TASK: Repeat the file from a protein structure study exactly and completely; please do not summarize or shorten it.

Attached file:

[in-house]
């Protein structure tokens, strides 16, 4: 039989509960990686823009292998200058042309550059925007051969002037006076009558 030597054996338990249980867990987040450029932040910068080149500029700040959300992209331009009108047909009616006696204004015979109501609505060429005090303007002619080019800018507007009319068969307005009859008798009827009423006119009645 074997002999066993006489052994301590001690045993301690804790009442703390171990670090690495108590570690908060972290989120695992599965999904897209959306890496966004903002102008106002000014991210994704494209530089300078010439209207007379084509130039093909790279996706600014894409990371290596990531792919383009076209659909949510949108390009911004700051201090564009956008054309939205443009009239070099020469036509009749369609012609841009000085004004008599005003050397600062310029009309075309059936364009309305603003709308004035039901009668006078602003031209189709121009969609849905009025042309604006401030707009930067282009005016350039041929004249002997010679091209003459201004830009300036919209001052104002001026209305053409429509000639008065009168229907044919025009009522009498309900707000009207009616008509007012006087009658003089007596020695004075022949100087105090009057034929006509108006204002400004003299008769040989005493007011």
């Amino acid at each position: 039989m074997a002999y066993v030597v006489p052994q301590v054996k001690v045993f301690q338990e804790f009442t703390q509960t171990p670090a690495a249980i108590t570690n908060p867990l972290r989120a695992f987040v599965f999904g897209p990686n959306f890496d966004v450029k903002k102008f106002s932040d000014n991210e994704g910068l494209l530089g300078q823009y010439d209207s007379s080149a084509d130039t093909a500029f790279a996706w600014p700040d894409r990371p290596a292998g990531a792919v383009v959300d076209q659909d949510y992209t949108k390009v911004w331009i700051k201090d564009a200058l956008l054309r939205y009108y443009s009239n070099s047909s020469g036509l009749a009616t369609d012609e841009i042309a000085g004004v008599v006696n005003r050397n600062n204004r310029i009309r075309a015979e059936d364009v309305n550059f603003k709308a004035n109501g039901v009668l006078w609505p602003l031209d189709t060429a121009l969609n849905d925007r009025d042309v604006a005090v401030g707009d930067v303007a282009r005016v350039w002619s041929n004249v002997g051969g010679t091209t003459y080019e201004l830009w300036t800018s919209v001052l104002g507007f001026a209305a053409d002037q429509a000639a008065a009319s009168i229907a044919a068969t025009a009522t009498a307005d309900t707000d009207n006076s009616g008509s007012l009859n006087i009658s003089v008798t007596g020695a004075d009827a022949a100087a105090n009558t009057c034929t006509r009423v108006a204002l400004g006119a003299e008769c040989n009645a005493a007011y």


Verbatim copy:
[in-house]
């Protein structure tokens, strides 16, 4: 039989509960990686823009292998200058042309550059925007051969002037006076009558 030597054996338990249980867990987040450029932040910068080149500029700040959300992209331009009108047909009616006696204004015979109501609505060429005090303007002619080019800018507007009319068969307005009859008798009827009423006119009645 074997002999066993006489052994301590001690045993301690804790009442703390171990670090690495108590570690908060972290989120695992599965999904897209959306890496966004903002102008106002000014991210994704494209530089300078010439209207007379084509130039093909790279996706600014894409990371290596990531792919383009076209659909949510949108390009911004700051201090564009956008054309939205443009009239070099020469036509009749369609012609841009000085004004008599005003050397600062310029009309075309059936364009309305603003709308004035039901009668006078602003031209189709121009969609849905009025042309604006401030707009930067282009005016350039041929004249002997010679091209003459201004830009300036919209001052104002001026209305053409429509000639008065009168229907044919025009009522009498309900707000009207009616008509007012006087009658003089007596020695004075022949100087105090009057034929006509108006204002400004003299008769040989005493007011």
């Amino acid at each position: 039989m074997a002999y066993v030597v006489p052994q301590v054996k001690v045993f301690q338990e804790f009442t703390q509960t171990p670090a690495a249980i108590t570690n908060p867990l972290r989120a695992f987040v599965f999904g897209p990686n959306f890496d966004v450029k903002k102008f106002s932040d000014n991210e994704g910068l494209l530089g300078q823009y010439d209207s007379s080149a084509d130039t093909a500029f790279a996706w600014p700040d894409r990371p290596a292998g990531a792919v383009v959300d076209q659909d949510y992209t949108k390009v911004w331009i700051k201090d564009a200058l956008l054309r939205y009108y443009s009239n070099s047909s020469g036509l009749a009616t369609d012609e841009i042309a000085g004004v008599v006696n005003r050397n600062n204004r310029i009309r075309a015979e059936d364009v309305n550059f603003k709308a004035n109501g039901v009668l006078w609505p602003l031209d189709t060429a121009l969609n849905d925007r009025d042309v604006a005090v401030g707009d930067v303007a282009r005016v350039w002619s041929n004249v002997g051969g010679t091209t003459y080019e201004l830009w300036t800018s919209v001052l104002g507007f001026a209305a053409d002037q429509a000639a008065a009319s009168i229907a044919a068969t025009a009522t009498a307005d309900t707000d009207n006076s009616g008509s007012l009859n006087i009658s003089v008798t007596g020695a004075d009827a022949a100087a105090n009558t009057c034929t006509r009423v108006a204002l400004g006119a003299e008769c040989n009645a005493a007011y």